In your fight against plaque and tooth decay, your toothbrush is your best friend. But this trusted ally will only be as effective as possible if you care for it well. Make caring for your toothbrush a regular part of your daily routine!
Cleaning your toothbrush
An important part of caring for your toothbrush is cleaning it. After you brush, thoroughly rinse the bristles with water. If you drop the brush on the ground or feel that it is in any way contaminated, you can rinse it off with an alcohol-based mouthwash.
Be careful not to skip rinsing your toothbrush. When you forget, toothpaste can dry on the bristles, making it harder to clear your teeth the next time you brush.
Storage is also an important step for keeping your toothbrush in working order. You should store your toothbrush in an upright position to allow any extra water to drip off the bristles. If you keep your brush somewhere that the water can pool and sit on the bristles, bacteria may begin to grow. Bacteria doesn’t grow as well on a dry surface!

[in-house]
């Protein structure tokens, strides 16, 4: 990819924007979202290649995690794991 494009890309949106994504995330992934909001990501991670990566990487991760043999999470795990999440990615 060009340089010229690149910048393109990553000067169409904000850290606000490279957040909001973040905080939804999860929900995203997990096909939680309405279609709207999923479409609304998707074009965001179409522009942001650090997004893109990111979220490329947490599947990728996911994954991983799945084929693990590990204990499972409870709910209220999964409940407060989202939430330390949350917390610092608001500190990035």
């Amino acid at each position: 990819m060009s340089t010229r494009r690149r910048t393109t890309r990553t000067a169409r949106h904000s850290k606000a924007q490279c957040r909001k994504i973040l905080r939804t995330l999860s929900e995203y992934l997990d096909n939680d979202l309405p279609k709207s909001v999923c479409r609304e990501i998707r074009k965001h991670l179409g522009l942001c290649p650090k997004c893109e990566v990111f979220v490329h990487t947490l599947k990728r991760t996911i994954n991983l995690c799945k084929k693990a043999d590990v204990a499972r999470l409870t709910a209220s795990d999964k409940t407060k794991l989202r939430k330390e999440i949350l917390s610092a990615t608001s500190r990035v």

What about electric toothbrushes?
The rule of replacing your toothbrush every three month clearly doesn’t apply to an electric toothbrush. You don’t need to buy several replacements each year. However, the three month rule of thumb does apply to the bristles. Most electric toothbrushes have heads that you can replace for a reasonable price when the bristles become worn out. Some brands, like Sonicare, even sell large packages of heads; enough to brush with for the whole year!
A note about flushing
You may have heard the rumor that storing your toothbrush near the toilet can expose it to bacteria caused by flushing the toilet. There was even an episode of Mythbusters dedicated to the subject!
Well, there’s good news and bad news. The good news is that it doesn’t really matter where you keep your toothbrush. The bad news is that it will be exposed to some bacteria anywhere in the bathroom. But before you start storing your toothbrush in your bedroom, it’s important to note that the amount of bacteria that ends up on a toothbrush is very small, and scientists have determined that there is little harm that can result from using a toothbrush stored in the bathroom.
Still concerned? If it makes you feel better, just rinse your toothbrush with an alcohol-based mouthwash before brushing. That should kill off any lingering bacteria.